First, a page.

The softness of charcoal and pressed crayons makes it easier to work with tones in graphics, and sharpened charcoal pencils allow you to achieve maximum detail even on a small canvas.
Although charcoal is mainly used for sketches and under-drawings, graphic artists choose it as the main material for work. Albrecht Durer (a Renaissance artist known for realistic portraits and an abundance of details) achieved an amazing realism of the image of skin and hair, age pigmentation, texture of matter, etc. by combining several techniques of working with charcoal.
Sanguine and sepia
Red-brown shades of sepia, sanguine and other crayons with natural pigments are ideal for transmitting the natural tones of human skin. Leonardo da Vinci used this property in his legendary anatomical drawings, portraits and self-portraits. Crayons easily fill the space: try large-format sketches of nature and countryside and feel how much easier the material lies in comparison with a pencil.
Depending on the density of the pigment concentration and the percentage of wax in the composition, crayons and pencils can be darker or lighter. These materials mix well and blend into each other, they are easy to shade, and pencils are suitable for detailed study of the drawing.
One of the softest materials in graphic drawing. Foreign artists hardly know about him, but he was popular among the best Russian painters – Repin, Savrasov, Kramskoy, etc. The sauce practically does not lend itself to dry shading, so it is impossible to work out details through hatching.
The expressiveness of the graphics written with sauce is achieved through a combination of "watercolor" and the traditional method of applying pigment. The surface of the drawing is covered with a general tone, then the brightest places are highlighted with an eraser or a nag. Dark areas are painted over with a dry layer of sauce or charcoal after the substrate has completely dried. Due to the viscosity of the material and the impossibility of detailed hatching, the sauce is not produced in a pencil shell. Do you want to try working out large details with sauce? Sharpen the chalk to a point with a penknife. Save the loose pigment to use for wet painting. There are 10 basic shades of sauce. They include a black and gray palette, natural shades of yellow and green, brown tones, gray, etc. Beginners are recommended to limit themselves to 2-3 dark shades: even a small bar of sauce will be enough for 1-3 years of fruitful work, if you use mainly a liquid method of applying pigment.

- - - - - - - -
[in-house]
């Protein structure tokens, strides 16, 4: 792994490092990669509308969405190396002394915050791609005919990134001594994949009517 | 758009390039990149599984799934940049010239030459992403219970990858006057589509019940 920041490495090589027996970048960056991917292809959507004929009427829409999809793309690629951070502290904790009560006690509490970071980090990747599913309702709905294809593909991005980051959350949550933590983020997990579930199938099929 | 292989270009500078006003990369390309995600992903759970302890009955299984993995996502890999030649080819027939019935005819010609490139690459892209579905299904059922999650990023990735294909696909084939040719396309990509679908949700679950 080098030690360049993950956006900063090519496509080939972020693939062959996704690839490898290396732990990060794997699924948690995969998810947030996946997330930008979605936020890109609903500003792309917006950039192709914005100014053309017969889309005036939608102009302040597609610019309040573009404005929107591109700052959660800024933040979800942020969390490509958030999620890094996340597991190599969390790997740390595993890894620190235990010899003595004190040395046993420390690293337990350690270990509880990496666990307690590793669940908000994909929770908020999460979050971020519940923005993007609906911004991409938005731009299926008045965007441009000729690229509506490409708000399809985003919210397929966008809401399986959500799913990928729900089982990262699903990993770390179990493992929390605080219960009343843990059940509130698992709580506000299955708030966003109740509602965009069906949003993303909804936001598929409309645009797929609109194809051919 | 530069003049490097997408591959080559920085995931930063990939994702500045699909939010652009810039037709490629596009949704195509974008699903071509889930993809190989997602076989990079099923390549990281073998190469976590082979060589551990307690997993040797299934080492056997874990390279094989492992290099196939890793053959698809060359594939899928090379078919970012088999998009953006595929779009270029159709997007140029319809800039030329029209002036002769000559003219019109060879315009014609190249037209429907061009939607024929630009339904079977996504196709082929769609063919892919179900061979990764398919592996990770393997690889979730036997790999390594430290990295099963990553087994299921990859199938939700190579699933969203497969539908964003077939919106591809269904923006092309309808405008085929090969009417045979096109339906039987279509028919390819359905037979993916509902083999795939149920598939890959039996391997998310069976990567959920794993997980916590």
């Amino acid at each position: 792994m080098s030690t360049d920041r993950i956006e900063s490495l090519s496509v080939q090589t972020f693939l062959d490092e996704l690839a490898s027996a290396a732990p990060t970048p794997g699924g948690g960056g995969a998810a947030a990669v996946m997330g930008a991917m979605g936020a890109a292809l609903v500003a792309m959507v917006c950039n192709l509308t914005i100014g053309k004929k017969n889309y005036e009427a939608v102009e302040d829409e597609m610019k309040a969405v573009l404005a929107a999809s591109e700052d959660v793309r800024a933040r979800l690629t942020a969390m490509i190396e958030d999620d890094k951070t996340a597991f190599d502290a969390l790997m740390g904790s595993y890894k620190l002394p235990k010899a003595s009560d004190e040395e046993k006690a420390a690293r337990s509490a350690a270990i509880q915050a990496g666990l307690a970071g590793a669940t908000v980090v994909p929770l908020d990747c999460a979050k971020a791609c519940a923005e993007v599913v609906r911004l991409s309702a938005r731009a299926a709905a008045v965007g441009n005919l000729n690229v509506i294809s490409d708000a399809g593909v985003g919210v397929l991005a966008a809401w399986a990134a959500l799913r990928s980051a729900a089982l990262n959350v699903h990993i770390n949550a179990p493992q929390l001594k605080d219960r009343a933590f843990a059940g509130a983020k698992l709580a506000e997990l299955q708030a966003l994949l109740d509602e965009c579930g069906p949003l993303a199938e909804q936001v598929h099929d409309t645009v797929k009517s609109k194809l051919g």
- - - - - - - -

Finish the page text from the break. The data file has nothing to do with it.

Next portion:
Modern painters acquire ready-made charcoal. To learn how to choose it skillfully, it is necessary to constantly practice and try the products of different companies, because very often when choosing a material, artists focus mainly on personal preferences. However, some of the most famous producers of charcoal for painting can still be singled out.
Types of charcoal for drawing
There are two types of drawing charcoal: ordinary charcoal and pressed charcoal. Pressed is blacker and greasier than wood. It is made from coal powder (while using the blackest varieties), with the use of vegetable glue as a binder. Pressed coal is sold in the form of sticks, they come in three hardness numbers.
Pressed coal, like wood, requires fixing. Although it keeps on paper a little better. Charcoal drawing paper
When working with coal, you need to use rough paper, it crumbles from a perfectly smooth surface. You can use paper for pastels or special for charcoal. An interesting pictorial effect can be obtained using watercolor paper – eggshell, canvas, linen. You can also use a dense drawing board, having previously rubbed it with fine sandpaper or a rigid elastic band. Interesting works can also be done using tinted paper, white chalk or pastel can be used to create highlights on it.
To work, the paper is fixed on the tablet, having previously moistened it with water. After drying, the paper will stretch evenly, and it will be convenient to work on it.